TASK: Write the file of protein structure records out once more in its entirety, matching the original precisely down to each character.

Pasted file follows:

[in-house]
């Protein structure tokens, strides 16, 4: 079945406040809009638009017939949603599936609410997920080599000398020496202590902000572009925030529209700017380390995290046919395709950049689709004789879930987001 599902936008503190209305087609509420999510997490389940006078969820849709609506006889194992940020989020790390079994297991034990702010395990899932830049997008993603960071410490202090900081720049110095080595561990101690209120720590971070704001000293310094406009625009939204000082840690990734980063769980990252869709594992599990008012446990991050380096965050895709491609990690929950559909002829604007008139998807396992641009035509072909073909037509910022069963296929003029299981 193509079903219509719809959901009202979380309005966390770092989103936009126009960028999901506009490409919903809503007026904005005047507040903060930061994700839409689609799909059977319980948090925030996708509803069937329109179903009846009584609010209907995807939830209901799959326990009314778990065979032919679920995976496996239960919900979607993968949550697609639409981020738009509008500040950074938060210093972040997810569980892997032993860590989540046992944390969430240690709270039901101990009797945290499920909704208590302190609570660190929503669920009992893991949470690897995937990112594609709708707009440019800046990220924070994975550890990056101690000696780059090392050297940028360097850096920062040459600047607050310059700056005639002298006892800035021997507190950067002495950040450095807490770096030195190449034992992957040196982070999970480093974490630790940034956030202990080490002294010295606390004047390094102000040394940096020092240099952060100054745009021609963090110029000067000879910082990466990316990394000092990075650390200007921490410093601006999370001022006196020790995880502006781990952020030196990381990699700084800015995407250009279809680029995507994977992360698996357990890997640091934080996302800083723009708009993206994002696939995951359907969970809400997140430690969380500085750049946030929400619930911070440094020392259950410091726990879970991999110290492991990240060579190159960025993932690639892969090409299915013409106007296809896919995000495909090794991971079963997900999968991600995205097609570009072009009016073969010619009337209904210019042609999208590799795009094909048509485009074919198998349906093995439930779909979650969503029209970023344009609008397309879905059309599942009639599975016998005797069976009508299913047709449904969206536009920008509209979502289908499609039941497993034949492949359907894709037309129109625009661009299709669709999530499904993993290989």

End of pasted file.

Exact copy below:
[in-house]
């Protein structure tokens, strides 16, 4: 079945406040809009638009017939949603599936609410997920080599000398020496202590902000572009925030529209700017380390995290046919395709950049689709004789879930987001 599902936008503190209305087609509420999510997490389940006078969820849709609506006889194992940020989020790390079994297991034990702010395990899932830049997008993603960071410490202090900081720049110095080595561990101690209120720590971070704001000293310094406009625009939204000082840690990734980063769980990252869709594992599990008012446990991050380096965050895709491609990690929950559909002829604007008139998807396992641009035509072909073909037509910022069963296929003029299981 193509079903219509719809959901009202979380309005966390770092989103936009126009960028999901506009490409919903809503007026904005005047507040903060930061994700839409689609799909059977319980948090925030996708509803069937329109179903009846009584609010209907995807939830209901799959326990009314778990065979032919679920995976496996239960919900979607993968949550697609639409981020738009509008500040950074938060210093972040997810569980892997032993860590989540046992944390969430240690709270039901101990009797945290499920909704208590302190609570660190929503669920009992893991949470690897995937990112594609709708707009440019800046990220924070994975550890990056101690000696780059090392050297940028360097850096920062040459600047607050310059700056005639002298006892800035021997507190950067002495950040450095807490770096030195190449034992992957040196982070999970480093974490630790940034956030202990080490002294010295606390004047390094102000040394940096020092240099952060100054745009021609963090110029000067000879910082990466990316990394000092990075650390200007921490410093601006999370001022006196020790995880502006781990952020030196990381990699700084800015995407250009279809680029995507994977992360698996357990890997640091934080996302800083723009708009993206994002696939995951359907969970809400997140430690969380500085750049946030929400619930911070440094020392259950410091726990879970991999110290492991990240060579190159960025993932690639892969090409299915013409106007296809896919995000495909090794991971079963997900999968991600995205097609570009072009009016073969010619009337209904210019042609999208590799795009094909048509485009074919198998349906093995439930779909979650969503029209970023344009609008397309879905059309599942009639599975016998005797069976009508299913047709449904969206536009920008509209979502289908499609039941497993034949492949359907894709037309129109625009661009299709669709999530499904993993290989």